DP: On a different topic, a couple months ago you gave a talk at a conference called Black Hat in Vegas, about marketing information security products, and this has become a huge topic since the Equifax hack and their mismanagement afterwards. What are some ways that the FTC or Congress can work to prevent issues like these from occurring in the future or mitigate their risk?
TM: I’m very concerned about our general data and identity insecurity in the United States. We have one set of tools at the Federal Trade Commission that we do use, which is our ability to bring cases when companies are not taking reasonable measures to secure the sensitive customer and consumer information that they know. We do bring those cases, I think that’s important. But I think it would be better if Congress passed stronger laws that provided consumers with more rights, and frankly provided the regulators like the FTC with more authority to penalize companies if they aren’t adequately securing very sensitive information that they have. I firmly believe we need stronger data security protections, stronger privacy protections, stronger rights around our own data as consumers in the digital age.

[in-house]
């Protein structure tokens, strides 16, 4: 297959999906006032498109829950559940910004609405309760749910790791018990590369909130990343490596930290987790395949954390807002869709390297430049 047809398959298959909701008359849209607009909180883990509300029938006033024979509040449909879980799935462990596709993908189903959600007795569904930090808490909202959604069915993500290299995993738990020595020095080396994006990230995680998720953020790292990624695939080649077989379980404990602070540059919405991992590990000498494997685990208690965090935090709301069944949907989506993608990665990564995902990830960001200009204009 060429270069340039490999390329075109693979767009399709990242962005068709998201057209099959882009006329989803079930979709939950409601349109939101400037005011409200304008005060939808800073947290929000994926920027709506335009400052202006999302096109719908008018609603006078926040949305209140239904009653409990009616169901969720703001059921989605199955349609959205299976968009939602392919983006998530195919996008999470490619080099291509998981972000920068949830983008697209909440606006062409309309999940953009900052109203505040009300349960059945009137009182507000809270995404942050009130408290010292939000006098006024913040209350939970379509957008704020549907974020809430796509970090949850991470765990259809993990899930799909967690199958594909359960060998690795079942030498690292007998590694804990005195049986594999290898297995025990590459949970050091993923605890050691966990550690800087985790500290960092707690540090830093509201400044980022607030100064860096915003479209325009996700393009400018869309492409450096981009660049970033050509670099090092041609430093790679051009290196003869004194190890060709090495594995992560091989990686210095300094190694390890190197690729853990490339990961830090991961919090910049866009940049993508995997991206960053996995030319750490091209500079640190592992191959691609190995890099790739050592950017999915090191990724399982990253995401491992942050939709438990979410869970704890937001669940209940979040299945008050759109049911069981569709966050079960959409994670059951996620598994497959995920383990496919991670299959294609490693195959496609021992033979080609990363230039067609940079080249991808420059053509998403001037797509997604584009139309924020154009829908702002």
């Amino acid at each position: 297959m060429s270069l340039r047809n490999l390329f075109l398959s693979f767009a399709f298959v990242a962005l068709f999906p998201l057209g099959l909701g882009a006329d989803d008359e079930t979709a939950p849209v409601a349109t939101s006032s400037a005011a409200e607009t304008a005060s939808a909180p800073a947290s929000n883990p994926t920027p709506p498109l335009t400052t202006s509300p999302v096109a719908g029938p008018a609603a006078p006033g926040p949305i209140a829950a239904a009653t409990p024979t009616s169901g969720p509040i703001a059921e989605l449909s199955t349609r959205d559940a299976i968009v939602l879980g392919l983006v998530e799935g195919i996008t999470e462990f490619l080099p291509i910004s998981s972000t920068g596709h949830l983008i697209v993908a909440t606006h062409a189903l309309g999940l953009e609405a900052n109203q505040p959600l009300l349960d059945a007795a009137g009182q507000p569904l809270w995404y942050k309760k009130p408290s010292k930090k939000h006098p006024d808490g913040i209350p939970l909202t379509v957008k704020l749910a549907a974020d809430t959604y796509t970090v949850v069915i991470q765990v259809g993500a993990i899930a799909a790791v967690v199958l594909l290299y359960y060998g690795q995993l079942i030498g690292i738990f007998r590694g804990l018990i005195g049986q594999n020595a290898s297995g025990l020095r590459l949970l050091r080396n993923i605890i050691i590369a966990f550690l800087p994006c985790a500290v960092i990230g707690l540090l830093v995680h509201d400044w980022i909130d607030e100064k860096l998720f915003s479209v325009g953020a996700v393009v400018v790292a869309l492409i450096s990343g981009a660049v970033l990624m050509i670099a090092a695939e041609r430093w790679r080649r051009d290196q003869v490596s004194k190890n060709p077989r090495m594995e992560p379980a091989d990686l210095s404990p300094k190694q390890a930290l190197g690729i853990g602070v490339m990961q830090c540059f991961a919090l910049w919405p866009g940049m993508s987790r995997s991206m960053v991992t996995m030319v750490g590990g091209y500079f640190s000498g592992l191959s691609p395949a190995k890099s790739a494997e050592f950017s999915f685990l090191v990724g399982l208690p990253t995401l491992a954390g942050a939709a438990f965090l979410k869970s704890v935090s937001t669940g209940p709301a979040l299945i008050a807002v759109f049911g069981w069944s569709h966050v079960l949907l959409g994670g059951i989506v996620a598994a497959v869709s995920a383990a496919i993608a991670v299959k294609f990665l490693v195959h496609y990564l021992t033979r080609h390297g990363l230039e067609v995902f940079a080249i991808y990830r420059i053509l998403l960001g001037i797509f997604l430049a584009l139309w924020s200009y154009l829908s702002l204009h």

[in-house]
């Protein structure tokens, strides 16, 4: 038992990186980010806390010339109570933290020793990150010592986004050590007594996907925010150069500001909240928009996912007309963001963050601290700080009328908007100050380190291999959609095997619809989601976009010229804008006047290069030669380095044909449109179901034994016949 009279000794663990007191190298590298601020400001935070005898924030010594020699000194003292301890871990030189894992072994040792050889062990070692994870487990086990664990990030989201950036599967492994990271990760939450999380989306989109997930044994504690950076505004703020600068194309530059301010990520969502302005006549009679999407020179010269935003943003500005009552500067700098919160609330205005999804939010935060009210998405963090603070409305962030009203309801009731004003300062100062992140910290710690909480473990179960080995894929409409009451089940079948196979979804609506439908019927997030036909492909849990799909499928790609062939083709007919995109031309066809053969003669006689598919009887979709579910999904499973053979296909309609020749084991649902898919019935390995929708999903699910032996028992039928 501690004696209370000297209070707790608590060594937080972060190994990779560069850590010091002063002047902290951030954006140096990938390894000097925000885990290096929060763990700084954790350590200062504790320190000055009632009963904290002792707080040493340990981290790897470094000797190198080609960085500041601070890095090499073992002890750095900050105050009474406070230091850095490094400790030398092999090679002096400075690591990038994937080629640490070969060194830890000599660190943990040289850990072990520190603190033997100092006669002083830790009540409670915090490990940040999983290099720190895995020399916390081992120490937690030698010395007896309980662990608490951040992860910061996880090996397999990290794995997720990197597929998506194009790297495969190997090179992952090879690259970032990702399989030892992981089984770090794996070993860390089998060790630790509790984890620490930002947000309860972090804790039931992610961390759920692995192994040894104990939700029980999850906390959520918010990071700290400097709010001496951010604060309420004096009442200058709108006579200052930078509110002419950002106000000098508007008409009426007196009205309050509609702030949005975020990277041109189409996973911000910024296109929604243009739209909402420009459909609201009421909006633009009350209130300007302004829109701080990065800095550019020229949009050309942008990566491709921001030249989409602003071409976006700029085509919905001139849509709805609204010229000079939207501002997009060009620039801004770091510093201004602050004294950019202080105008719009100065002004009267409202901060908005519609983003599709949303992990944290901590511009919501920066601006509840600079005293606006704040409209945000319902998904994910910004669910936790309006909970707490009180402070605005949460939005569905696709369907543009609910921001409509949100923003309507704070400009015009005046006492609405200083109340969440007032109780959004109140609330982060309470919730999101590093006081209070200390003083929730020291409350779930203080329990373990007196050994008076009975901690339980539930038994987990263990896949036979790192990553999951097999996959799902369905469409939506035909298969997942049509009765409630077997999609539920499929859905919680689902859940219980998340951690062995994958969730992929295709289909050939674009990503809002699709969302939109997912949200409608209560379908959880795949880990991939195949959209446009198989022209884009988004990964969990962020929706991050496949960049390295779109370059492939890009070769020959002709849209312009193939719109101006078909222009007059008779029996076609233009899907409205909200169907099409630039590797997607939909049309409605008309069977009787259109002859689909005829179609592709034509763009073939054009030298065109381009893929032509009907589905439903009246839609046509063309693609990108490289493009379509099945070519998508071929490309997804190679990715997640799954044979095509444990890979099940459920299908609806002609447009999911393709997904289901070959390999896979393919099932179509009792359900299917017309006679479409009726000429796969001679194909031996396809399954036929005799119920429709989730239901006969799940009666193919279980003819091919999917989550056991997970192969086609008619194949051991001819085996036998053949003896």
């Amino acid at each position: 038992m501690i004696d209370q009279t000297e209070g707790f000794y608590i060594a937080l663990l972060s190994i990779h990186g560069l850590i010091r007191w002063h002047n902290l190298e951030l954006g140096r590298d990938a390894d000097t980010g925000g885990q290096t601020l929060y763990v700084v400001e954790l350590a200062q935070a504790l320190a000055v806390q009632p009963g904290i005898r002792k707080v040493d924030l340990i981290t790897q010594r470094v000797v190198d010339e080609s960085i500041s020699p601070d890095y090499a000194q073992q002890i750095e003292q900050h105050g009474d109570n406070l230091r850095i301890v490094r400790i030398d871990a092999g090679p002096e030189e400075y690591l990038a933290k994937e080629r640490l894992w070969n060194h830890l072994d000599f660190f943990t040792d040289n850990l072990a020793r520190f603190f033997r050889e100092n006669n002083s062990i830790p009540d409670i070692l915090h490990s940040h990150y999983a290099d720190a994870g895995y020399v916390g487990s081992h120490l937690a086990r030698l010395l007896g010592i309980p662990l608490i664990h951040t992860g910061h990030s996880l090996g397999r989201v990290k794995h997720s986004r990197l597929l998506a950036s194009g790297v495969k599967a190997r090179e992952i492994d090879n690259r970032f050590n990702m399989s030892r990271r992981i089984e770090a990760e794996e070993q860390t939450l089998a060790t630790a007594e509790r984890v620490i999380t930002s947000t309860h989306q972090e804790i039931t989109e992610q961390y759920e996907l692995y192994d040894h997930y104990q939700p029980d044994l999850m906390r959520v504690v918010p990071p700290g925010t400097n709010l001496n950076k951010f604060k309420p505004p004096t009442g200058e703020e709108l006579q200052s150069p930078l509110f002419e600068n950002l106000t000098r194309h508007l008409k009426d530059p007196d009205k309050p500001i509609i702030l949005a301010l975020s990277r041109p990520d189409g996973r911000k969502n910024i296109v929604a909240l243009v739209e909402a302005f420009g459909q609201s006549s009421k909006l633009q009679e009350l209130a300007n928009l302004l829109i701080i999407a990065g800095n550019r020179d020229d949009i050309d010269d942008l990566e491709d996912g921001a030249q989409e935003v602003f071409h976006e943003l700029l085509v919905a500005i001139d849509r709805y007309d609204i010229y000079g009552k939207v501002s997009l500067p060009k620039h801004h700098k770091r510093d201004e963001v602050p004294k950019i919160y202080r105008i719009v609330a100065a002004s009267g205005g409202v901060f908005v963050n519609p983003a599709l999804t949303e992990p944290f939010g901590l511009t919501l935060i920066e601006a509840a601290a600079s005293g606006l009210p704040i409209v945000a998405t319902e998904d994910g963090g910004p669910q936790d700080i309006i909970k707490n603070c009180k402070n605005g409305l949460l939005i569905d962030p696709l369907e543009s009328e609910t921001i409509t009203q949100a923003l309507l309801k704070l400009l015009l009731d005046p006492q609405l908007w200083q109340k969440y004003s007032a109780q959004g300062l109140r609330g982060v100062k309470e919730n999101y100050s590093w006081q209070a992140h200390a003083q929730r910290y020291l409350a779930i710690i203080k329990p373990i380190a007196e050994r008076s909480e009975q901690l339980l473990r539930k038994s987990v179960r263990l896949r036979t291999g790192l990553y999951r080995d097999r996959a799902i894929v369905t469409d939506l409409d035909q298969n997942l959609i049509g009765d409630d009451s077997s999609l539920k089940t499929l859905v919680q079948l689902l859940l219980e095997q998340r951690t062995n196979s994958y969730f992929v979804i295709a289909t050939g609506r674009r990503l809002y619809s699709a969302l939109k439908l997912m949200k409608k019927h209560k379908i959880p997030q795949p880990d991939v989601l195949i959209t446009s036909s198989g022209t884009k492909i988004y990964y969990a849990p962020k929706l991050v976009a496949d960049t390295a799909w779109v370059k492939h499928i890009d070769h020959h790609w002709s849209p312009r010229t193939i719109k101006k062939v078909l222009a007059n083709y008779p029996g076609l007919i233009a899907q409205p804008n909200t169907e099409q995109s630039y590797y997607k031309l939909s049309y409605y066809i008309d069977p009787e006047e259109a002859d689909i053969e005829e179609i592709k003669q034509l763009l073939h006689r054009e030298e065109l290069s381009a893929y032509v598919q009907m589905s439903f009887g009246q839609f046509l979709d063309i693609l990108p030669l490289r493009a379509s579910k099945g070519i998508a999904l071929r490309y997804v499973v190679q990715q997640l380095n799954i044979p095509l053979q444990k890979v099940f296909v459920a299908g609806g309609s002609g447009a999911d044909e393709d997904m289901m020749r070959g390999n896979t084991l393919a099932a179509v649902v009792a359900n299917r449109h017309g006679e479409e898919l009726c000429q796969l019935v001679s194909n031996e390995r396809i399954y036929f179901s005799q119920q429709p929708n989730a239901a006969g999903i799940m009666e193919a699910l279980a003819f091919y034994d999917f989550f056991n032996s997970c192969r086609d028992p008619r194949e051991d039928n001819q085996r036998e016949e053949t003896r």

DP: Before we wrap up, is there anything else you’d like to say or any advice you’d like to give students interested in politics or regulation?
TM: I would encourage students that are interested in government or public policy to take some time in their career to actually work in the government. It is an incredibly rewarding experience. There are a variety of ways to serve in government, from local government to state government to federal government. It [government work] is incredibly enriching, especially if you’re interested in public policy. I think this is a fascinating time because there’s some really important questions that we are debating in the country. It’s an important time to be engaged in the political process and in the policy conversation. I’m incredibly heartened by all of the energy and enthusiasm around these topics here on campus. It’s great to meet so many talented and engaged students that are doing fantastic work already in their career.